• 46d. [No. 2s in some states]. LT GOVS. Not every state has a Lt. Gov.? The current Lt. Gov. for Washington, Cyrus Habib, who is fully blind and was considered a rising star for the Democrats, announced earlier this year he would not seek reelection but would instead join the Jesuits. I gotta admire his convictions.

Cute theme, though I feel like I was cheated out of some much-needed sleep. 3.7 stars.

Trenton Charlson’s New York Times crossword—Ben’s review

It took today’s puzzle FAR longer to “click” for me that it probably should have.  I stared at the grid for at least 4 minutes after solving everything without fully getting what was going on.  In fairness, the set of answers we have for this set of clues doesn’t seem to go together:

NYT 0924 – 09/24/2020

  • 18A: Kay, e.g. — BEER BARREL
  • 22A: Elle, e.g. — DRUMSTICK
  • 38A: Pea, e.g. — CRIBBAGE MARKER
  • 57A: Bee, e.g. — PANHANDLE

Even with the revealer, I still wasn’t fully catching what was going on:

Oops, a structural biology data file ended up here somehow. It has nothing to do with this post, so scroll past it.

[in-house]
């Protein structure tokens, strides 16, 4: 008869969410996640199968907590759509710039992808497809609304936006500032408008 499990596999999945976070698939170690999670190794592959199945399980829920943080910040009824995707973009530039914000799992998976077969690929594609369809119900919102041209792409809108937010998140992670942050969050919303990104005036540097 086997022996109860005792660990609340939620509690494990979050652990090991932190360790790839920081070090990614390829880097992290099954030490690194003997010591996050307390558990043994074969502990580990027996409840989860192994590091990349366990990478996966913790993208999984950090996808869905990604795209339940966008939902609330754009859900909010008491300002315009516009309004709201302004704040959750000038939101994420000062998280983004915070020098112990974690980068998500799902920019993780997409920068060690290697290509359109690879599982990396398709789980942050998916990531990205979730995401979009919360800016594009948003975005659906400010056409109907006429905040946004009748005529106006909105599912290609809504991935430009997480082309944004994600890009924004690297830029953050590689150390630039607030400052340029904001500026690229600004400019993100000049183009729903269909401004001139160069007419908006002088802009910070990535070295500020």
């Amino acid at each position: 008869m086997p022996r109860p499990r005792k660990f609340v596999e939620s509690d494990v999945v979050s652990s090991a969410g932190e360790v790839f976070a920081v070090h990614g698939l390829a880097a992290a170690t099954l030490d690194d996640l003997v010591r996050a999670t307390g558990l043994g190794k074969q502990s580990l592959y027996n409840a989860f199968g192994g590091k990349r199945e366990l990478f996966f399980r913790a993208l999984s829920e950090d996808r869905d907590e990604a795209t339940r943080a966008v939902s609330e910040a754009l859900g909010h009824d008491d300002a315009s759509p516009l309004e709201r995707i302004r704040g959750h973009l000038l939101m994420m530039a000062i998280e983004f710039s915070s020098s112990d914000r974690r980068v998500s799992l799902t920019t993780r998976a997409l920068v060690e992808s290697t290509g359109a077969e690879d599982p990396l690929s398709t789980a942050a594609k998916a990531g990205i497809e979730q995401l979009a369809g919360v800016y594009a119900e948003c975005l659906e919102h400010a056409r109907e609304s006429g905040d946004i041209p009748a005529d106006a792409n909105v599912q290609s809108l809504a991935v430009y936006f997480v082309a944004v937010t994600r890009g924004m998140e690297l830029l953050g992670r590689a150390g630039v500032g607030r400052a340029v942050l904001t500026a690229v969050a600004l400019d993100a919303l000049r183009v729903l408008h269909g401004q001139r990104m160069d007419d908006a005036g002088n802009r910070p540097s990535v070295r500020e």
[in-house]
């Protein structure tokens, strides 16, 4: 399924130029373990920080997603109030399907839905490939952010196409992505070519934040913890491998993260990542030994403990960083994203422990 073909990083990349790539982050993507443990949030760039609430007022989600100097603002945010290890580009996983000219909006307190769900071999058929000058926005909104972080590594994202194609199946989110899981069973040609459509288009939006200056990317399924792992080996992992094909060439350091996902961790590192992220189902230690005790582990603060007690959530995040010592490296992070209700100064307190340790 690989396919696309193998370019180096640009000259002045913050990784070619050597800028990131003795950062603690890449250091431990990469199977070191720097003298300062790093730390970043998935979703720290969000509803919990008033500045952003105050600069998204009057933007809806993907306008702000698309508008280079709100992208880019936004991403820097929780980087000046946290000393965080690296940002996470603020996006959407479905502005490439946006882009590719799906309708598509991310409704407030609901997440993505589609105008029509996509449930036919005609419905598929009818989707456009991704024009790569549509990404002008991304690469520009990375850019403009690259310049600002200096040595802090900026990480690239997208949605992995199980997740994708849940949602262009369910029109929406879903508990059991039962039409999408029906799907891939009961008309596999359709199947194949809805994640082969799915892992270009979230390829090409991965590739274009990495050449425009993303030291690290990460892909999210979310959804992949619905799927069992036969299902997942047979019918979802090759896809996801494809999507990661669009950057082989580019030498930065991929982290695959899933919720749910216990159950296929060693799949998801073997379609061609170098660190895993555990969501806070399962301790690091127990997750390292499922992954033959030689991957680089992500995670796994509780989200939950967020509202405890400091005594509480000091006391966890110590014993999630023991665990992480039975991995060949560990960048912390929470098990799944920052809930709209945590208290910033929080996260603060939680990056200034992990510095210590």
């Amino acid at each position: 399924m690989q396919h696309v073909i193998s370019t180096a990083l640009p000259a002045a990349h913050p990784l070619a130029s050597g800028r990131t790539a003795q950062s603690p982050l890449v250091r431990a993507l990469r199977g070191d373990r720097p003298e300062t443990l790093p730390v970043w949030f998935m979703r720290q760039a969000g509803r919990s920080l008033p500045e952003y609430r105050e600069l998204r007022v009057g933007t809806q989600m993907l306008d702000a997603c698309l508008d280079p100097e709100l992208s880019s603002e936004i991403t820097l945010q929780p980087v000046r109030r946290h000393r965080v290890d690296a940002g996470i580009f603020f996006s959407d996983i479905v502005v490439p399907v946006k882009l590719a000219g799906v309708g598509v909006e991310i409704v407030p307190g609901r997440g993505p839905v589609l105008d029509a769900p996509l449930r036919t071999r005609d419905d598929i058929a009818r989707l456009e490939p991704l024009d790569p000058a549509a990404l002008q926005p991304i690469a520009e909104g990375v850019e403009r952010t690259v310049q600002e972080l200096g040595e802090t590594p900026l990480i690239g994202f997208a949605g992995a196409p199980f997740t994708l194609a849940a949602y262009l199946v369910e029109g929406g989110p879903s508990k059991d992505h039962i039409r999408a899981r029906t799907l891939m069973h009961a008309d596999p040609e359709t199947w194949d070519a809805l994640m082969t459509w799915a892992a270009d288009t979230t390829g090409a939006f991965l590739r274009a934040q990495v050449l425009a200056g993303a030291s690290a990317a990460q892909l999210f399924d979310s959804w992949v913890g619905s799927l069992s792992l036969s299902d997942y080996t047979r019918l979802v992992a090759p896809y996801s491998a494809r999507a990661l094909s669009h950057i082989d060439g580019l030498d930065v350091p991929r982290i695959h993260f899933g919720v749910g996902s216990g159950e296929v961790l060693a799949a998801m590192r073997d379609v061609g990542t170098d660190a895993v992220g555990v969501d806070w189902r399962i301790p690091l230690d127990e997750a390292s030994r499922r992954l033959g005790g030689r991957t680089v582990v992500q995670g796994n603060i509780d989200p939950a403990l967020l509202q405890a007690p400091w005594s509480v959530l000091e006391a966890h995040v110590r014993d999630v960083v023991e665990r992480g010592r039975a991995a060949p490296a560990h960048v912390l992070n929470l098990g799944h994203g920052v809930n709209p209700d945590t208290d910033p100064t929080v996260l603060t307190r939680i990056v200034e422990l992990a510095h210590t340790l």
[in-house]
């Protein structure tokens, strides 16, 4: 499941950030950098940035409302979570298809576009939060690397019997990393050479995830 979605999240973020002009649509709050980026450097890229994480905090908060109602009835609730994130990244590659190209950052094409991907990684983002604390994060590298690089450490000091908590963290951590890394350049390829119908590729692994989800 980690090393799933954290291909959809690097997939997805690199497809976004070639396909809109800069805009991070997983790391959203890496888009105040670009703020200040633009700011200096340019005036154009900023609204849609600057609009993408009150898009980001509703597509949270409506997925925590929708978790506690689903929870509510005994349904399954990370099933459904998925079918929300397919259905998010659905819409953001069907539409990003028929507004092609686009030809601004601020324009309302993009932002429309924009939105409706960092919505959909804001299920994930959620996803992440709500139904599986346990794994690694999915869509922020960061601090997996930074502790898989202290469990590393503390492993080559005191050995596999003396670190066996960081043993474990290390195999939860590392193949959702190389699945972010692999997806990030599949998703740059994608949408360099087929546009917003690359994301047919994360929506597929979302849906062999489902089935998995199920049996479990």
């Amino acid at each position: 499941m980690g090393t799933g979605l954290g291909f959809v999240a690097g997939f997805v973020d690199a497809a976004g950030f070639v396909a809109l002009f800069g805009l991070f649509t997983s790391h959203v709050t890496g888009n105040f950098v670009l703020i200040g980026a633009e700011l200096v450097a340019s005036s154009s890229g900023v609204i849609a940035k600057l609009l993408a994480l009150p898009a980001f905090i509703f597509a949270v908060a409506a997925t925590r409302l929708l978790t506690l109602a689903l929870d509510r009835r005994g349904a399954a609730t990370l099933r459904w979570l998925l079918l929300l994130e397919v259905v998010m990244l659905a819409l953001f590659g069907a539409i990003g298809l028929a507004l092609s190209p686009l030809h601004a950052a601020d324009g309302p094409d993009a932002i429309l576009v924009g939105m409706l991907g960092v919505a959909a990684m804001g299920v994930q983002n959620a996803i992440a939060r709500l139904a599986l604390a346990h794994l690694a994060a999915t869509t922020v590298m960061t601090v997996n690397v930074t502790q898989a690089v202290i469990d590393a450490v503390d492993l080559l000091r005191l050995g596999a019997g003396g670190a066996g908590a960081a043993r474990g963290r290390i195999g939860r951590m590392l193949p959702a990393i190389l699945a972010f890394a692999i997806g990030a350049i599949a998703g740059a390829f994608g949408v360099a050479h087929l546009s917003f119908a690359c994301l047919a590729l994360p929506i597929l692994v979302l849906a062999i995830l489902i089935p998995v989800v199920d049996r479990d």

• 63A: Explained in great detail … or what four of this puzzle’s clues are? — SPELLED OUT

To which my main reaction was something along the lines of “Yes!  They are spelled out!  K, e.g., L, e.g,…and then it clicked.

K-E-G.  L-E-G.  P-E-G.  B-E-G.

These all make sense when you spell everything out.  a KEG is a BEER BARREL.  To BEG is to PANHANDLE.  Etc, etc.

“Dragostei Din Tei”, best known as the “Numa Numa” song (thanks to a viral video that is now somehow 16 YEARS OLD), is a song by Moldovan band O-Zone, sung in ROMANIAN.

Other grid notes:

  • “The ANTIDOTE for 50 enemies is one friend”.  So says Aristotle.